Ancient Egypt is indebted to its artisans working day and night, with utmost talent, skill and hard work. They made Egypt what it is and what it is mostly known for in history. Although these unnamed Egyptian Artisans worked for rigorous hours under orders of a king or a noble, they really possessed an unimaginable amount of talent and expertise.
In the social hierarchy they were categorised between the Merchants and the Farmers, and they were hardly paid any attention to by the higher ranks. The maximum a King or Noble would do was throw a banquet for the highest artist, while many others toiled under the harsh Egyptian sun day and night, sometimes without food for days.
Supervisor of Egyptian Artisans
Among the artisans themselves too, there was a hierarchy, the head being the royal supervisor. There is evidence of a certain Pareneffer who worked under Akhenaten.
An artist would generally work in stone, clay, wood and fibre, bone, ivory etc. they also worked in metals like tin, copper, gold, bronze and iron. The clientele of these artists was the Royal Households, the Nobility and the ever growing bourgeoisie who could afford their services and products at varying degrees.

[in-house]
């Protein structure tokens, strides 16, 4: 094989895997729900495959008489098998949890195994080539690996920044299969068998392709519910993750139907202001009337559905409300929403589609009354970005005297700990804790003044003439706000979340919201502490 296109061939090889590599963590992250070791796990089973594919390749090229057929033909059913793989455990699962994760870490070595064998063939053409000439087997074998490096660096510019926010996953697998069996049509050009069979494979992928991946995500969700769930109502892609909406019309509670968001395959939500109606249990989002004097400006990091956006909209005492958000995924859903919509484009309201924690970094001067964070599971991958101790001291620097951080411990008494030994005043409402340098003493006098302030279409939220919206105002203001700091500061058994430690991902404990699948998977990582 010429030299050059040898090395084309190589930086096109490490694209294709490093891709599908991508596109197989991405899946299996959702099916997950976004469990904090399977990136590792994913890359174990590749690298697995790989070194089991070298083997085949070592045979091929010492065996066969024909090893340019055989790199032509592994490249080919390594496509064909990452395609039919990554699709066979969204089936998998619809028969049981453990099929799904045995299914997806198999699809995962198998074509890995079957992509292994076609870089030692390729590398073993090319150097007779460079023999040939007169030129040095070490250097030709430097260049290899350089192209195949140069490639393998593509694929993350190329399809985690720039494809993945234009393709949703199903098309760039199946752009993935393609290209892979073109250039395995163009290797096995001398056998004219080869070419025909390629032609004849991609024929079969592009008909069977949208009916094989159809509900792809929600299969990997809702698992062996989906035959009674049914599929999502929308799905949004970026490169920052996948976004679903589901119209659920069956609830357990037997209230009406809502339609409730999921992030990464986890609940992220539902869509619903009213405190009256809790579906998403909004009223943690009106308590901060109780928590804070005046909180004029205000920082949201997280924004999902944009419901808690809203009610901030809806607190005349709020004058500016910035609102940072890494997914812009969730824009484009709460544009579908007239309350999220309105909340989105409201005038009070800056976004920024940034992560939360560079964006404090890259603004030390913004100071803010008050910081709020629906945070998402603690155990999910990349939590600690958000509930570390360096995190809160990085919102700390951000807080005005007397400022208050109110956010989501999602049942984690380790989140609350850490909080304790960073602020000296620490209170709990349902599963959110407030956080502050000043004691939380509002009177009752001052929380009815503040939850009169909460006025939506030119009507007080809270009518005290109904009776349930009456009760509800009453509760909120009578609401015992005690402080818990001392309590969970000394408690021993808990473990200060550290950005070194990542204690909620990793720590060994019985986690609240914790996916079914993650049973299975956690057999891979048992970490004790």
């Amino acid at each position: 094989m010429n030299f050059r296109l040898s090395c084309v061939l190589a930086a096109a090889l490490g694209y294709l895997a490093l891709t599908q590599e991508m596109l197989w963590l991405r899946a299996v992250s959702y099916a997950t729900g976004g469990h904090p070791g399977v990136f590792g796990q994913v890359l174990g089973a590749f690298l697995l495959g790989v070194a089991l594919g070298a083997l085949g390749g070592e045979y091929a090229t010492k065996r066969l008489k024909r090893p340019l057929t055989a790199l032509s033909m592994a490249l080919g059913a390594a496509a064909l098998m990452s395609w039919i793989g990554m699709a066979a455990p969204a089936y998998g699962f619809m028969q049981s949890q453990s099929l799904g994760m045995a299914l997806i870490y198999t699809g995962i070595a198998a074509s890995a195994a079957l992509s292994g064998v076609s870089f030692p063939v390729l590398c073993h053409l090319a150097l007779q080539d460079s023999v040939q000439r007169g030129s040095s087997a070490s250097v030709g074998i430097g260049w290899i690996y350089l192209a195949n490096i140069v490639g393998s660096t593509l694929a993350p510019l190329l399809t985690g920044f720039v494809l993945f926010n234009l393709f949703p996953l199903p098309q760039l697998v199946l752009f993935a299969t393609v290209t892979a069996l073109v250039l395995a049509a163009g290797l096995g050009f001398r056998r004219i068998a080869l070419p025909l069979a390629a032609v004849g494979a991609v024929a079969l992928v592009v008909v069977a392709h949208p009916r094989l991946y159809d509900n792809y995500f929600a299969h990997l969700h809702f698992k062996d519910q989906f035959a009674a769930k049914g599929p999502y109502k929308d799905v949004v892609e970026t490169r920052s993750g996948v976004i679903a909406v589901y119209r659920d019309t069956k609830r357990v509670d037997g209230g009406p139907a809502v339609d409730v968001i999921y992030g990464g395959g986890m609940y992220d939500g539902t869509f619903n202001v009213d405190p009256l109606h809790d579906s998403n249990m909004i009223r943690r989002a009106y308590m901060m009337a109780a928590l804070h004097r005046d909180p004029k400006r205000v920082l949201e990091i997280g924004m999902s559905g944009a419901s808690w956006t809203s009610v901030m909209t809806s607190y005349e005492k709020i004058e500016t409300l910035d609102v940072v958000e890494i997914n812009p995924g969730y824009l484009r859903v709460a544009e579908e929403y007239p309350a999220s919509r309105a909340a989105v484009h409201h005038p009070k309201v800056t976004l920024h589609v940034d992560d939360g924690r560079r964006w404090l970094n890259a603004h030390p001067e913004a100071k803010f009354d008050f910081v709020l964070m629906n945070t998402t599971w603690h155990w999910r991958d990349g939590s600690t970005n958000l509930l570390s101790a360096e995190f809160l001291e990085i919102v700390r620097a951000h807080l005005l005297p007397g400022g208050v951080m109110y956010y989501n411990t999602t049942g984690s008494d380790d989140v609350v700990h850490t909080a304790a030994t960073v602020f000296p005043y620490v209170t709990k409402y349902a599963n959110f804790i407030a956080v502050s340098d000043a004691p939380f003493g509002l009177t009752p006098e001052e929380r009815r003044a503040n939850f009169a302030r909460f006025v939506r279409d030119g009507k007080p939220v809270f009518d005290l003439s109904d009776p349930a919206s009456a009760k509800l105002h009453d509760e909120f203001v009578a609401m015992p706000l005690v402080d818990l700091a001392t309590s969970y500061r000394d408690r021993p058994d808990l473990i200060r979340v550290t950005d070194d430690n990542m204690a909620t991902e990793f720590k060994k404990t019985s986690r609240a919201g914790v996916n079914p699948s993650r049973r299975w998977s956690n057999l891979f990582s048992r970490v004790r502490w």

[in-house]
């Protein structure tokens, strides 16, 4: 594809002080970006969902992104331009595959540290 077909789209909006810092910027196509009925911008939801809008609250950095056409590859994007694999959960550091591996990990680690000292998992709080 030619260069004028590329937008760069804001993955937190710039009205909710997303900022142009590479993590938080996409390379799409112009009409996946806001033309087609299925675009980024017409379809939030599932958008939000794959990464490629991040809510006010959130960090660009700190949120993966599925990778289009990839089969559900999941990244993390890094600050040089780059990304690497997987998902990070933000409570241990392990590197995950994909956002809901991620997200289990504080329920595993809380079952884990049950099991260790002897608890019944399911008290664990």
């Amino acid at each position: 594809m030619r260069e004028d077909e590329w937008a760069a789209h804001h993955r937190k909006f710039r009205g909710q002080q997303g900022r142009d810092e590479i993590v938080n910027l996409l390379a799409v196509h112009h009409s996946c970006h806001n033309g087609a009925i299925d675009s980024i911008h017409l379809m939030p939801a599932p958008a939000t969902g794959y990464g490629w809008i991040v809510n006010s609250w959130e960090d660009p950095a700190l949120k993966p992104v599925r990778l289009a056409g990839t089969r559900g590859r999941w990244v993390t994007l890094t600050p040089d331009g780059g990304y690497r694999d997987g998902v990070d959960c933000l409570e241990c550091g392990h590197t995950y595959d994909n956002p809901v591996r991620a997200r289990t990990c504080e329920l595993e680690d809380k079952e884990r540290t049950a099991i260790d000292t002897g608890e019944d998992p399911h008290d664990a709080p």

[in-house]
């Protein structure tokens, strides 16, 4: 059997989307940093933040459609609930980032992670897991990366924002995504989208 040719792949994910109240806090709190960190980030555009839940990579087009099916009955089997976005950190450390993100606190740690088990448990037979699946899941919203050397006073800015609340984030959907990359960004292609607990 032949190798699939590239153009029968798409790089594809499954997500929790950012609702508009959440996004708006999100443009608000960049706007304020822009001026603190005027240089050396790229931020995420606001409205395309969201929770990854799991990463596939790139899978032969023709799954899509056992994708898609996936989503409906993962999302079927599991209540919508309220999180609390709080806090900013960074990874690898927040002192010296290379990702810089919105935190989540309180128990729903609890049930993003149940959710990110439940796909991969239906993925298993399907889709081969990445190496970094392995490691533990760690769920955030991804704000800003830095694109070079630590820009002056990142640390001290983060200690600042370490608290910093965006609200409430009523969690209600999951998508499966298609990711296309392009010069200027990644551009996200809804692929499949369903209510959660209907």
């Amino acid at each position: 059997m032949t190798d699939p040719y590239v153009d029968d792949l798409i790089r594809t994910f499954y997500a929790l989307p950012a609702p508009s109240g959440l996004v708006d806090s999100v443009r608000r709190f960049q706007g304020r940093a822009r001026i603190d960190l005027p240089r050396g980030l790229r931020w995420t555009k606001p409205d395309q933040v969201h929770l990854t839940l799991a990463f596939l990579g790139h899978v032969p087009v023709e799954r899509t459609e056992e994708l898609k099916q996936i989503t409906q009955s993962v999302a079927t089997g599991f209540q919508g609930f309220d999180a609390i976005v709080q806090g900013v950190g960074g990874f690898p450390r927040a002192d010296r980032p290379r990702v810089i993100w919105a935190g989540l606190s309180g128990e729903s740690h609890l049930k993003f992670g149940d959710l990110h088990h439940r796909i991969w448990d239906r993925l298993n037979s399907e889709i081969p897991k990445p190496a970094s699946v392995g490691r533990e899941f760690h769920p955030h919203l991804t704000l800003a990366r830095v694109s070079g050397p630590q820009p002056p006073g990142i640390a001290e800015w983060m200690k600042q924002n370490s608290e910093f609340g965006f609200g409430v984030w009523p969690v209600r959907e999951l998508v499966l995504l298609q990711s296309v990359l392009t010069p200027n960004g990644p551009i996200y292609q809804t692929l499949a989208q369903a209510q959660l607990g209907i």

Crafts were generally learnt from the previous generations and it was more or less a family business. During Greco Roman times, traders acted as masters and hired apprentices too.
Some famous craftsmen’s names still survive. One hears of Imhotep, who worked during Zoser’s reign, and of Senmut, who worked under Queen Hatshepsut, Amenhotep, the chief architect of Amenhotep III, and Ineni, who designed the great Der-el-Bahri. But unfortunately, many others whose combined effort gave rise to these imposing immortal structures, remain anonymous for posterity.
Craftsmen were not allowed to sign their work because many people worked on the same project. The craftsmen were appreciated but not much respected. More than extolling their talent, the higher class extolled their own sympathetic and generous nature in displaying that they took grand care of the artists working under him.
Religion and faith in something higher than this world were the prime motivating factor driving arts and crafts in Ancient Egypt. Unfortunately, as is the case with all ancient art, religion also put constraints in the art form and thus, for centuries, Egypt’s art didn’t experiment or develop but rather remained constant.